Output: x = 2 y = 2 z = 3 p = 2 q = 0 exp = 6

In this example program, the initial values of x, y, z are true, false, and 2 respectively. If the boolean value is true, it is converted into 1. If the boolean value is false, it is converted into 0.

1. When the statement p = ++x executes by JavaScript interpreter, the value of x is incremented first by 1 and then the value of x is displayed as 2 on the browser.

After incrementing, the value of x is stored into the variable p. Therefore, the value of p is also displayed as 51 (same as that value of x). Thus, this operation happened in the below form:

x = x + 1; p = x;

2. When the statement q = y++ executes by interpreter, the current value of y is stored into the variable q because the increment operator is in postfix form. Therefore, the value of q is displayed as 0.

After storing the current value of y into q, y’s value is incremented by 2 because y is modified two times in the program and then it is assigned to y. Therefore, the value of y is displayed as 2 on the browser. Thus, this operation occurs into two steps:

q = y; y = ( y + 1) + 1;

3. When the statement exp = x + y++ + ++z is executed, the value of x is assigned as 2 because the value of x is now 2 after increment. The value of y is incremented by 1 and then it is assigned as 1 into y because y++ is in postfix form.

Similarly, the value of z is also incremented by 1 and then it is assigned 3 into z. The sum of three values 2 + 1+ 3 will be stored into the variable c. Thus, the output is 6.

**Program code 9:**

<script> let x = 20; let y = ++x * 10 / x++ + ++x; document.write("x = " +x, "<br>"); document.write("y = " +y, "<br>") </script>

Output: x = 23 y = 33

This program is more complicated than the previous example program. So, let’s understand the explanation of the above program.

1. When ++x executes in the numerator of expression, first, value’s x is incremented by 1 and then returns to the expression as 21, which is multiplied by 10.

So, the operation will occur like this:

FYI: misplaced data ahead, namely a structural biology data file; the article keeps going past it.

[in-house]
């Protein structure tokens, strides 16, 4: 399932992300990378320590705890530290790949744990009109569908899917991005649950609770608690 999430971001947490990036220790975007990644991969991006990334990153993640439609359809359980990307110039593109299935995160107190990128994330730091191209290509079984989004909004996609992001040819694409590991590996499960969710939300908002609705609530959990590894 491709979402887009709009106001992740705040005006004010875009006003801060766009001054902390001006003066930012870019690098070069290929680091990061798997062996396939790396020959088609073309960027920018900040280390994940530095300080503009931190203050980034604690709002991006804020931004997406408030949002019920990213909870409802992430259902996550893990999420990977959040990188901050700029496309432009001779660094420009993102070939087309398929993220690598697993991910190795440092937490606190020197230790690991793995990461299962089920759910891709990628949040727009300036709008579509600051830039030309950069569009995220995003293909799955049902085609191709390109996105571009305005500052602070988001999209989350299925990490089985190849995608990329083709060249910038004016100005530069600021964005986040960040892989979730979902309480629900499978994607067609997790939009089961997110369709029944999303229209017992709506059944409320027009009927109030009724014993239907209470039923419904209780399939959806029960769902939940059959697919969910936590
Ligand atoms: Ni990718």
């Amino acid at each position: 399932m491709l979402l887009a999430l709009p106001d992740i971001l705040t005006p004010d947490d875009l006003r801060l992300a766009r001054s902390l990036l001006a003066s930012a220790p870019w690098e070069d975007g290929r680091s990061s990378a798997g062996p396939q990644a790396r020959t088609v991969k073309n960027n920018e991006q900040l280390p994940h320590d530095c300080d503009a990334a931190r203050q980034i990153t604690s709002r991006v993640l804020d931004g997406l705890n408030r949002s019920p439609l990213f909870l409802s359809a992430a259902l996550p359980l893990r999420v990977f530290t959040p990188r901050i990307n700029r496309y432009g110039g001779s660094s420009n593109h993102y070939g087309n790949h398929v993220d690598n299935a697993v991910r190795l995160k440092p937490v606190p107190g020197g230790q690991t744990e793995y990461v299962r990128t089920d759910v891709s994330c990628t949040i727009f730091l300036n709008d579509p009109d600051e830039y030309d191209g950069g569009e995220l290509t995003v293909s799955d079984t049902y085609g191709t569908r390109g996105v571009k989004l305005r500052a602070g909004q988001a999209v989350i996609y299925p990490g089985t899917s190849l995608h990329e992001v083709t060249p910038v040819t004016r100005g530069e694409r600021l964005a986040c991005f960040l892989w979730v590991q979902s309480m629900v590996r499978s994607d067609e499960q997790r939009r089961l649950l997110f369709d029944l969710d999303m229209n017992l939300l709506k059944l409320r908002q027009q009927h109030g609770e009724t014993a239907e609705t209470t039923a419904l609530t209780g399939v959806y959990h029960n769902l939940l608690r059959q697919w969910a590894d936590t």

let y = 21 * 10 / x++ + ++x; // x assigns the value of 21.

2. Next, when x++ in the denominator of expression executes, the value of x is again incremented by 1 but the original value 21 of x will use in the expression because it is post-increment.

So, the next operation will be like this:

let y = 21 * 10 / 21 + ++x; // x assigns value of 21.

3. The final assignment of x increments the value of x by 1 because it is pre-increment. So, the value of x is now 23 because, after post-increment, the value of x returned as 22 to the ++x.

We can simplify this:

let y = 21 * 10 / 21 + 23; // x assigns value of 23.

4. Finally, we can easily evaluate multiply and division from left to right and perform simple addition. Thus, the final value of x is 23, and the value of y is 33.

**Try It Yourself**

**Program code 10:**

<script> let x = 10; let exp = ++x * x++; document.write("exp = " +exp); </script>

## Decrement Operator (- -) in JavaScript

Decrement operator (- -) in JavaScript is an unary operator that decrements the value of a variable (operand) by one. It is represented by ( – – ).

The operator – – subtracts 1 to the value of operand. It occurs into two forms:

- Pre-decrement unary operator (Prefix)
- Post-decrement unary operator (Postfix)

**1. Pre decrement:**

When we write – – operator before a variable, it is called pre decrement unary operator in JavaScript. In pre decrement, the decrement is done first and then returns a new decremented value.

In other words, the prefix operator first subtracts 1 to an operand, and then the result is stored in the left-hand-side variable. The general syntax of pre-decrement operator is as follows:

- -x

Let’s take some example programs based on pre-decrement operator in JavaScript.

**Program code 11:**

<script> let x = 10; let y = --x document.write("x is " +x+ ", y is "+y); </script>

Output: x is 9, y is 9

Inside the script code, the first statement assigns the value 10 to x. The second statement in the script performs two different actions:

- Decrements x to 9.
- Assigns a new decremented value to y.

**2. Post decrement:**

When we write – – operator after a variable, it is called post decrement unary operator in JavaScript. In post-decrement, the operator first returns the value of operand and then at the end, decrement is done.

In other words, the postfix operator first stores the value in the left-side variable and then the operator subtracts 1 to an operand. The general syntax of post decrement operator is as follows:

x--;

Let’s take an example program based on post decrement operators.

**Program code 12:**

<script> let x = 10; let y = x--; document.write("x is " +x+ ", y is "+y); </script>

Output: x is 9, y is 10

As you can observe that with postfix operator, the value of x is first stored in y and then x is decremented by 1. Therefore, the final value of x is 9 but the final value of y remains as 10.

Let’s take an example program based on the pre, post increment and pre, post decrement operators for best practice.

**Program code 13:**

<script> let a = 1; ++a; let b = a++; a--; let c = --a; let x = a * 10 / (b - c); document.write("a is " +a+ ", x is "+x); </script>

Output: a is 1, x is 10

In this tutorial, you learned **unary operators in JavaScript** with various example programs. Hope that you will have understood the basic concepts of pre and post increment operators, pre and post decrement operators.

Thanks for reading!!!